I'm rather enjoying your documentation of the cat colonies, by the way. It's really quite interesting and has had me taking closer notice to the dynamic between our cats and the strays/outdoor neighborhood cats.

  2. Audrey: Eep, hopefully your kitty is feeling better now! And yeah, fleas are ridiculously good at finding cats even when they live solely or mostly indoors. My guys get their topical treatment every month now, which I am sure some people would consider overkill, but I'm paranoid now since Shadow got a tapeworm last year (and cats get those from ingesting infected fleas while grooming). And that was one of the nastiest things I'd ever dealt with. I really could have lived my whole life happily without seeing little white squirmy bits crawling around in my cat's butt-fur.

    Glad you are enjoying my cat-colony chronicles. Felines have really fascinating social-order stuff, regardless of where they live or whether or not they're human-socialized. It's like they have this whole culture operating in parallel with our (human) culture -- I mean obviously there's overlap when they live in our houses, but still. And there's so much complexity there that you really just don't even notice unless you know to look for it.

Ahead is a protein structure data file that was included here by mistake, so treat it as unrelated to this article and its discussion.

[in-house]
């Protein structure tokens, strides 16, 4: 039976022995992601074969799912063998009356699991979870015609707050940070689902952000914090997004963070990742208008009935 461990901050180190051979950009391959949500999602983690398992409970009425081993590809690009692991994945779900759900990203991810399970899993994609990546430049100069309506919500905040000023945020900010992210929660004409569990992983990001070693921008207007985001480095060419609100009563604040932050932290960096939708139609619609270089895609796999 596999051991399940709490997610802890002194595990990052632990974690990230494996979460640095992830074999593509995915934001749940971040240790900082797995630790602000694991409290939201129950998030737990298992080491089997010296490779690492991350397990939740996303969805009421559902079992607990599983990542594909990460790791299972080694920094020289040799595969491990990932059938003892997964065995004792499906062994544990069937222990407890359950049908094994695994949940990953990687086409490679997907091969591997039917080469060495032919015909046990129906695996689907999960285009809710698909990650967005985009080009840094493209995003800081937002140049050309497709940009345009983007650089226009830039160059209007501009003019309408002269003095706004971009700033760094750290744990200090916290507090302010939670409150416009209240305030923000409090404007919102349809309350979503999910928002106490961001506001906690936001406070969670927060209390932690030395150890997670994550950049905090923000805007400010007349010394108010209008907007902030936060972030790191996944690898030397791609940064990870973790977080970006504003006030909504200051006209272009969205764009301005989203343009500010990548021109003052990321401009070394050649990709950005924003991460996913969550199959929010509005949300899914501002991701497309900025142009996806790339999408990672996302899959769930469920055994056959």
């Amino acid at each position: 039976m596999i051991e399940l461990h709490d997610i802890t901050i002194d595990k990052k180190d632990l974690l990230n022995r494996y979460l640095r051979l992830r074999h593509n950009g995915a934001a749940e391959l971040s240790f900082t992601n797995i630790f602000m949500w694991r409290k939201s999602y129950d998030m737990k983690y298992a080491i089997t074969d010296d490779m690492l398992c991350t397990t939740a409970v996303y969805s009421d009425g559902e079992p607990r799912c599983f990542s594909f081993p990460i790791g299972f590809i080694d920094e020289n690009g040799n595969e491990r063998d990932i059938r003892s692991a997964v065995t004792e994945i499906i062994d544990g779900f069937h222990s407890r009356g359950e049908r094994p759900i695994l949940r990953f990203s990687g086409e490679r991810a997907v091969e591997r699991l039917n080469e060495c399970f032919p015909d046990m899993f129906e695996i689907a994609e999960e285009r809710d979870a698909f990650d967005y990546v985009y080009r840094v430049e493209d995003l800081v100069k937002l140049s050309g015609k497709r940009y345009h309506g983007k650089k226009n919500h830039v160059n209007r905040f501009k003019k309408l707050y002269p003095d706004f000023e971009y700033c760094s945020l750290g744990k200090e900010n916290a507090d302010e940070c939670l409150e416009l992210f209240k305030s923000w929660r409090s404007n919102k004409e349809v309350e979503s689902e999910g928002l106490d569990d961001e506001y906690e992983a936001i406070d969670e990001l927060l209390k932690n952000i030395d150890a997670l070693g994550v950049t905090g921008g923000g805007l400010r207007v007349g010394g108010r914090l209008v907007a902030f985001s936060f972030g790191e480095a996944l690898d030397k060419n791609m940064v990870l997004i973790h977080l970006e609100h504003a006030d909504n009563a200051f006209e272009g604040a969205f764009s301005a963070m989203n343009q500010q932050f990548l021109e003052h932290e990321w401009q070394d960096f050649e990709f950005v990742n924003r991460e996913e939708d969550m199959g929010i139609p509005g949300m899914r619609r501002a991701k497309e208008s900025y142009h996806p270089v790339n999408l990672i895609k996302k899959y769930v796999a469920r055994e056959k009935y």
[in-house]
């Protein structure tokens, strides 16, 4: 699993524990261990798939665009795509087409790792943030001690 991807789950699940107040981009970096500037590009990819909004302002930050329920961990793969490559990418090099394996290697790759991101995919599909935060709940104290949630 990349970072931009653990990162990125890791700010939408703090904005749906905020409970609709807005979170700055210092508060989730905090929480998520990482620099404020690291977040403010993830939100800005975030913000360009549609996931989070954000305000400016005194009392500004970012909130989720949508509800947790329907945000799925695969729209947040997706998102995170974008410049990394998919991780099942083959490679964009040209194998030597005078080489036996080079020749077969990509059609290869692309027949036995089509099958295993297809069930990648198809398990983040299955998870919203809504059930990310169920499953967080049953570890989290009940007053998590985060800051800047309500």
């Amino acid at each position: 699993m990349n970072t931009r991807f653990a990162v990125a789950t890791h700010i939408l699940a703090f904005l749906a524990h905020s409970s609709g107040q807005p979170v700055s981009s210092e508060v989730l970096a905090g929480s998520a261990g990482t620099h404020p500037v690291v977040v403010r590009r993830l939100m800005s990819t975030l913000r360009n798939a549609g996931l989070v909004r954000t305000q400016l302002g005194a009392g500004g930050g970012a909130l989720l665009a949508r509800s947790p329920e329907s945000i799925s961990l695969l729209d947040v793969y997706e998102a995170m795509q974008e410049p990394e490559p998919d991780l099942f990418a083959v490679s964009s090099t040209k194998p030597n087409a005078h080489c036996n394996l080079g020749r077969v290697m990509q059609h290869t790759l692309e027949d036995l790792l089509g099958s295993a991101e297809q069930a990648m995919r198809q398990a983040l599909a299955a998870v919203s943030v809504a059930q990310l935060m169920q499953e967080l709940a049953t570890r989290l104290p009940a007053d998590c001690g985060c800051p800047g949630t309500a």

3. Oh and re. interactions between housecats and neighborhood cats, honestly I kind of wish there were MORE cats outside in my neighborhood. The people next door had a HUGE rat in their yard recently, and we really DO NOT need anything like that trying to move into the crawlspace!

    Though OTOH, Nikki has probably managed to scare off any neighborhood cats who might otherwise want to hang out in/near the yard. The kitty from across the street used to come around a lot to roll around in my catnip plants, but according to her human, she's been mostly lazing around in her own yard recently. But when she used to come by, I could always tell because Nikki would be spitting, growling, and jumping up and down in front of the window with her tail fluffed to the size of a baseball bat.

    Given that reaction I am exceedingly relieved that she tolerates her three younger roommates, though I suspect that's only possible because *she* moved into *their* established territory when I adopted her from my parents. I don't imagine it would have worked out at all if she'd been the "only cat" and then I'd tried to move the other three in.